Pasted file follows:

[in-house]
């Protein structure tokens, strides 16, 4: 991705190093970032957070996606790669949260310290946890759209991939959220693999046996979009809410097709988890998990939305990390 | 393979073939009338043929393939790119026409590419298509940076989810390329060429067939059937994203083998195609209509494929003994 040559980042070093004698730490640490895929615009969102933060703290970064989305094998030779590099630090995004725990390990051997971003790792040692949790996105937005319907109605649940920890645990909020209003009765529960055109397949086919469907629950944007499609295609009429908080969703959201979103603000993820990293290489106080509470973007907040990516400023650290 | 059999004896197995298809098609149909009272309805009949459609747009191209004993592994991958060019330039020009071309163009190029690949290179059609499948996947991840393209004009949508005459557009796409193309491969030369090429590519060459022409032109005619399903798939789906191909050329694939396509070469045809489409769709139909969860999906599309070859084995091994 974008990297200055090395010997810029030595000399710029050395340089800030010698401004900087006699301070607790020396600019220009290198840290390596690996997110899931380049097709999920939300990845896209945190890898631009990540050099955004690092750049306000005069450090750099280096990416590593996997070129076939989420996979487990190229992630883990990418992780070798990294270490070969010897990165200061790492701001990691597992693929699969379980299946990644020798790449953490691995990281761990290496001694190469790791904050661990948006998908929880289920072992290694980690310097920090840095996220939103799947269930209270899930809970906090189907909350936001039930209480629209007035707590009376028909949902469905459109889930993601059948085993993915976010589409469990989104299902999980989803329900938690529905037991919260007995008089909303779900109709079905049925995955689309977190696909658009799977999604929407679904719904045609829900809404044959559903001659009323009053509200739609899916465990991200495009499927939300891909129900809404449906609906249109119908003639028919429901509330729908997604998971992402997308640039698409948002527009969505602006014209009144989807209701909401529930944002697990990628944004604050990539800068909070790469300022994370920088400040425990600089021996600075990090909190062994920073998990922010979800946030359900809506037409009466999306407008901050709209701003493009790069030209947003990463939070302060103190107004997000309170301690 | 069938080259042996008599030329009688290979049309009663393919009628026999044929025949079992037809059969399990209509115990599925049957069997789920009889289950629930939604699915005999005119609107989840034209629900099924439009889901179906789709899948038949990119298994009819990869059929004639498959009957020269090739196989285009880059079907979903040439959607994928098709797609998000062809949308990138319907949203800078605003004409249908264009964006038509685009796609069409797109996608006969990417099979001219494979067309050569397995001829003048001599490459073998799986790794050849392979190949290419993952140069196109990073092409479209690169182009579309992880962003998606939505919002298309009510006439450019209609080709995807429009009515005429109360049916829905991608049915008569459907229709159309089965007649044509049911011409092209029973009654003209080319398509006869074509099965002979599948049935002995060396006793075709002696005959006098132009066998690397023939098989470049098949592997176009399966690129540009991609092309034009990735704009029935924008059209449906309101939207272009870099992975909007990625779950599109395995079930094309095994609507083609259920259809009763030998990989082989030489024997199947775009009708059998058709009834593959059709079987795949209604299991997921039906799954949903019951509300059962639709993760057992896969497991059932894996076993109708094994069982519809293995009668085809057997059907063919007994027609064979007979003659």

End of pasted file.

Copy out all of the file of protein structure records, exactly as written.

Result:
[in-house]
């Protein structure tokens, strides 16, 4: 991705190093970032957070996606790669949260310290946890759209991939959220693999046996979009809410097709988890998990939305990390 | 393979073939009338043929393939790119026409590419298509940076989810390329060429067939059937994203083998195609209509494929003994 040559980042070093004698730490640490895929615009969102933060703290970064989305094998030779590099630090995004725990390990051997971003790792040692949790996105937005319907109605649940920890645990909020209003009765529960055109397949086919469907629950944007499609295609009429908080969703959201979103603000993820990293290489106080509470973007907040990516400023650290 | 059999004896197995298809098609149909009272309805009949459609747009191209004993592994991958060019330039020009071309163009190029690949290179059609499948996947991840393209004009949508005459557009796409193309491969030369090429590519060459022409032109005619399903798939789906191909050329694939396509070469045809489409769709139909969860999906599309070859084995091994 974008990297200055090395010997810029030595000399710029050395340089800030010698401004900087006699301070607790020396600019220009290198840290390596690996997110899931380049097709999920939300990845896209945190890898631009990540050099955004690092750049306000005069450090750099280096990416590593996997070129076939989420996979487990190229992630883990990418992780070798990294270490070969010897990165200061790492701001990691597992693929699969379980299946990644020798790449953490691995990281761990290496001694190469790791904050661990948006998908929880289920072992290694980690310097920090840095996220939103799947269930209270899930809970906090189907909350936001039930209480629209007035707590009376028909949902469905459109889930993601059948085993993915976010589409469990989104299902999980989803329900938690529905037991919260007995008089909303779900109709079905049925995955689309977190696909658009799977999604929407679904719904045609829900809404044959559903001659009323009053509200739609899916465990991200495009499927939300891909129900809404449906609906249109119908003639028919429901509330729908997604998971992402997308640039698409948002527009969505602006014209009144989807209701909401529930944002697990990628944004604050990539800068909070790469300022994370920088400040425990600089021996600075990090909190062994920073998990922010979800946030359900809506037409009466999306407008901050709209701003493009790069030209947003990463939070302060103190107004997000309170301690 | 069938080259042996008599030329009688290979049309009663393919009628026999044929025949079992037809059969399990209509115990599925049957069997789920009889289950629930939604699915005999005119609107989840034209629900099924439009889901179906789709899948038949990119298994009819990869059929004639498959009957020269090739196989285009880059079907979903040439959607994928098709797609998000062809949308990138319907949203800078605003004409249908264009964006038509685009796609069409797109996608006969990417099979001219494979067309050569397995001829003048001599490459073998799986790794050849392979190949290419993952140069196109990073092409479209690169182009579309992880962003998606939505919002298309009510006439450019209609080709995807429009009515005429109360049916829905991608049915008569459907229709159309089965007649044509049911011409092209029973009654003209080319398509006869074509099965002979599948049935002995060396006793075709002696005959006098132009066998690397023939098989470049098949592997176009399966690129540009991609092309034009990735704009029935924008059209449906309101939207272009870099992975909007990625779950599109395995079930094309095994609507083609259920259809009763030998990989082989030489024997199947775009009708059998058709009834593959059709079987795949209604299991997921039906799954949903019951509300059962639709993760057992896969497991059932894996076993109708094994069982519809293995009668085809057997059907063919007994027609064979007979003659």